If a company is interviewing, they’ve got a talent shortage and business is busy. Interviewing is one more thing on a packed to-do list and being late can be unforgivable. Obviously, there can be circumstances beyond your control that can make you late, but try to think of everything and prepare to be on time. You may even want to make a trip to your interview destination the day before to estimate exactly how long it will take to get there. This allows you to determine what bus or train to take, or even where you’ll need to park. You’ll be stressed enough the day of your interview, so eliminate worrying about these matters by easily addressing them in advance.Just like being late is a frustration, being early can be seen as annoying. The interviewer probably can’t see you until your appointment time and there may not be a good place for you to wait. With full schedules, and possibly back-to-back interviews, the best advice is to get there 10 to 15 minutes early. If you find yourself earlier than that just hang back and don’t check in until closer to your set time.
  3. Answering a phone call.
    Your interview is important, and it’s crucial that you treat that time with respect. This means not answering your phone during your interview, which was number three on our list. Beyond answering the phone, the sixth interview faux pas on our list was checking your phone. If there is someone who may need to reach you, let them know about your interview. Give them the name of the person you are meeting with, the company name, and the phone number, as well as the date and time of the interview. If there is a true emergency, they can contact the company you are interviewing with, this way you won’t feel the need to answer or check your phone.And even if you don’t plan to answer it, make sure you’ve turned it on silent and off vibrate, you don’t need the noise distracting you. You can even leave your phone in your car or keep it out of reach during the interview so you aren’t tempted to pick it up.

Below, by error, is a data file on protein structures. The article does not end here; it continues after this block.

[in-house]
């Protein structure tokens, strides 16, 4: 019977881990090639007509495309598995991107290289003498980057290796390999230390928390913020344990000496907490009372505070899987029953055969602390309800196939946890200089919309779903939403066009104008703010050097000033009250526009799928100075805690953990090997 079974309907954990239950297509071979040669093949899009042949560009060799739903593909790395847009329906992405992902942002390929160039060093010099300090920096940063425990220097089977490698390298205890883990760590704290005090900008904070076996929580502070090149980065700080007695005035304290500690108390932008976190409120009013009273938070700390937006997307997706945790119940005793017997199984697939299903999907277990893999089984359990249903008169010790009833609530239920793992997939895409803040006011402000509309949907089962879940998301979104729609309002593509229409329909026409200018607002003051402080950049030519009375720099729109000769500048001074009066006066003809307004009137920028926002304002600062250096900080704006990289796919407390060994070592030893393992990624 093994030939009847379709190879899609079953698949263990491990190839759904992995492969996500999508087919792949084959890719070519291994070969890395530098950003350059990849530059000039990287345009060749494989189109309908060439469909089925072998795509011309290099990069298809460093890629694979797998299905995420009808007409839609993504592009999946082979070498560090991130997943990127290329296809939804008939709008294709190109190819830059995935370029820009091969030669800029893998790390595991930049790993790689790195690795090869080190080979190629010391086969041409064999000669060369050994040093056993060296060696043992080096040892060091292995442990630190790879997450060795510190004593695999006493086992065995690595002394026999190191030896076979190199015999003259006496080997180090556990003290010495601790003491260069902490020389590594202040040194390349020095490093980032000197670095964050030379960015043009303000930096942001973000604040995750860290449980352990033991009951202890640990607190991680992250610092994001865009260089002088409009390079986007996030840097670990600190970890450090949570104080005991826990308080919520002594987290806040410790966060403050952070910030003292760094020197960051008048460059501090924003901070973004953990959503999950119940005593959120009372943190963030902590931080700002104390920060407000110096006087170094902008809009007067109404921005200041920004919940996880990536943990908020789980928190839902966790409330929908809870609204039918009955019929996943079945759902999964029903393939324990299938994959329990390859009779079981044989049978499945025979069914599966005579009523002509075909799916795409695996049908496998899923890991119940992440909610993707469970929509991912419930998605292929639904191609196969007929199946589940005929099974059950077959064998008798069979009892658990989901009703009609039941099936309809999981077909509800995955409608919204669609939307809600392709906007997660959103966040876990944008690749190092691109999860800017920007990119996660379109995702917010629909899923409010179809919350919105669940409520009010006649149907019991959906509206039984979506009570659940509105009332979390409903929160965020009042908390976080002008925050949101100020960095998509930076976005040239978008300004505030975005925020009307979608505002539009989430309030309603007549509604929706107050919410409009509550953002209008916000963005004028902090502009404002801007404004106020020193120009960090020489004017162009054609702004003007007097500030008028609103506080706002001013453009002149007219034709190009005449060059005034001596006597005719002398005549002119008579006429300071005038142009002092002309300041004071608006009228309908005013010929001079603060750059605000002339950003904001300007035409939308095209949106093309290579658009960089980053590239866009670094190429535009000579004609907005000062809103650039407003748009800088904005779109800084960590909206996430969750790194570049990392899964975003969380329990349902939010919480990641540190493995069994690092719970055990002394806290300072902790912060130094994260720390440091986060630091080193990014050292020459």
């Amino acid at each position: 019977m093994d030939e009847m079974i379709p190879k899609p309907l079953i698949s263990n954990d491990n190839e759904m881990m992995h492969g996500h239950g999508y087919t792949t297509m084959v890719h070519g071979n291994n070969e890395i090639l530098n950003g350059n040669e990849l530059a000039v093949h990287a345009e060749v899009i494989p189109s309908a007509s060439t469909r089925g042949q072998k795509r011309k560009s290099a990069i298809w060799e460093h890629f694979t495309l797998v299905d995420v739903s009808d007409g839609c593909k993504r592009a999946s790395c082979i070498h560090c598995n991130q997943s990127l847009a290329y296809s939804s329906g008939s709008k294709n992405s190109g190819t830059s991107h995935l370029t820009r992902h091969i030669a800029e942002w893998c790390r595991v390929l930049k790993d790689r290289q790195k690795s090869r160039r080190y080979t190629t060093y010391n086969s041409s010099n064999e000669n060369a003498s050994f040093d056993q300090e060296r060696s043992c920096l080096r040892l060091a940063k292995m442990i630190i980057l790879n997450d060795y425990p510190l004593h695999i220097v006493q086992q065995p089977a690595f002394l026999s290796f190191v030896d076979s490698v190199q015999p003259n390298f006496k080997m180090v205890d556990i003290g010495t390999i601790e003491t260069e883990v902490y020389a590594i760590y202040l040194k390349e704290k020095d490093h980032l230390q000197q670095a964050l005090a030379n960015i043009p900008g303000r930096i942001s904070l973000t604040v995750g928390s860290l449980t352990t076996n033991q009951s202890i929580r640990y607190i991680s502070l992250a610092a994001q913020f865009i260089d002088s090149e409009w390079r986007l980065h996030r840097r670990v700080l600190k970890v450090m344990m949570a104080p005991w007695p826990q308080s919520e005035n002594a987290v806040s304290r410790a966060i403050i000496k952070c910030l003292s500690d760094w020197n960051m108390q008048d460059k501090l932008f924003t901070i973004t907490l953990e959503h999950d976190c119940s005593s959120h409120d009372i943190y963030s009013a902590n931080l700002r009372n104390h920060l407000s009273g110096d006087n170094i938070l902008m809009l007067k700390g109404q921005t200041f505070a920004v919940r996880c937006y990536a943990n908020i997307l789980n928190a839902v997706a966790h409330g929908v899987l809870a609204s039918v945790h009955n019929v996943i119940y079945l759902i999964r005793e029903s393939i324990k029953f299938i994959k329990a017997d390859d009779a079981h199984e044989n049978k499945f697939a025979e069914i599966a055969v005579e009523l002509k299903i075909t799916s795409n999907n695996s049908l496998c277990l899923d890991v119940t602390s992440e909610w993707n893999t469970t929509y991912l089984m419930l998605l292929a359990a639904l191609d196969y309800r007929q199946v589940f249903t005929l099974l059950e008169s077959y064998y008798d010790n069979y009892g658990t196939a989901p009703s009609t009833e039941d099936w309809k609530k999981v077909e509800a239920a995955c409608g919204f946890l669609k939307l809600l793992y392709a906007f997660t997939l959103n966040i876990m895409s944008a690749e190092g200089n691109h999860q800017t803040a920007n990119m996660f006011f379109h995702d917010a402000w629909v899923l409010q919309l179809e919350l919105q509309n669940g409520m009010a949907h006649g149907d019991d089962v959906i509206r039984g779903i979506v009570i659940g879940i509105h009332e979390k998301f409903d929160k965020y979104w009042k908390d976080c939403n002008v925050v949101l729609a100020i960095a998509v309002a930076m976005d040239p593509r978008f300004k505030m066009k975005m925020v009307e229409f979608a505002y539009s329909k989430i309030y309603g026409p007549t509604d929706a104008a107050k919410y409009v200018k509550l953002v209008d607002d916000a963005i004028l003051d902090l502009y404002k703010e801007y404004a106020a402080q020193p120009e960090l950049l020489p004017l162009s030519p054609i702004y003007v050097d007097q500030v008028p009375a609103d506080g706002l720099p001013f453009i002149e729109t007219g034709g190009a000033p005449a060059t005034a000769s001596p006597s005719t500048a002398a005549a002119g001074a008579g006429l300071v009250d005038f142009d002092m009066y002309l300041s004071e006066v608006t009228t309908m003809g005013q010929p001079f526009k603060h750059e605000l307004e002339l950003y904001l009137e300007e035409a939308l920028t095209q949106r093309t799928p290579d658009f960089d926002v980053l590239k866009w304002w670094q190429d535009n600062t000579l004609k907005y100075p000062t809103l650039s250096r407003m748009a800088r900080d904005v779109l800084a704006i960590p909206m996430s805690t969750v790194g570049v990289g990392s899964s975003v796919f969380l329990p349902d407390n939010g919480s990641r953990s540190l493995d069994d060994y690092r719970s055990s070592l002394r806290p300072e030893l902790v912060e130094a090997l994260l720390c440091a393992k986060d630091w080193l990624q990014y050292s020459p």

Check out our post on the 7 Must Do’s Before Interviews to help prepare you to do your very best. Be honest, be on time, and keep that phone turned off, and you’ll be well on your way to impressing your interviewer.

What’s the biggest mistake you’ve made in an interview? Share your story in the comments section below.

Lack of Job Offers is Biggest Frustration to Job Seekers

JobSeeker-PollResults_250X300_ExpressAug2013This summer, Express Employment Professionals asked job seekers what the biggest frustration is in the job search via a poll on our Movin’ On Up blog, which received over 1,000 responses.

While not receiving job offers is notably the largest frustration, lack of feedback during the application process and struggling with online applications systems were the largest majority of responses within the “Other” category. 15% of respondents found the pay inadequate or unexpected and another 10% cited that the positions available weren’t jobs they wanted.

This survey corresponds with a deeper look at the employment situation by Express in a series of reports titled, America Employed.

The ABC’s of Learning to Like Your Boss

ABC_LikeYourBoss_July2013_WebWhen you’re with someone at least 40 hours a week at work, it can make life a lot easier if you like being around that person. And that’s especially true if that someone is your manager. Depending on how well your interests and personalities match up, though, liking your boss may not be easy or come naturally. But, it’s not impossible. Just try to follow the ABC’s.

Accept who your boss is.
Bond over a similar interest.
Communicate regularly so you understand your boss’ communication style.
Decide to have a positive attitude about your boss.
Empathize with your boss.
Focus on your boss’ strengths.
Guard against gossiping about your boss.
Hear what your boss is truly trying to say.
Identify areas of the relationship you can improve on.
Join with your boss for a common cause.
Keep trying – don’t give up.
Laugh together.
Meet on a regular basis to discuss projects and goals.
Notice when your boss does something right.
Offer to help your boss with a big project.
Prevent miscommunications or hurt feelings from getting out of hand.
Quit making your boss the bad guy.
Recognize when your boss is trying to improve.
Steer clear of things you know you disagree on.
Talk with your boss about their professional and personal goals.
Understand what drives your boss.
Visit with your boss if there is an open-door policy.
Walk a mile in your boss’ shoes.
eXtend your boss grace when there’s a mistake.
Yield your need to always be right.
Zap your negative attitude.

What bit of advice do you have for building a positive relationship with your boss? Let us know in the comments section below.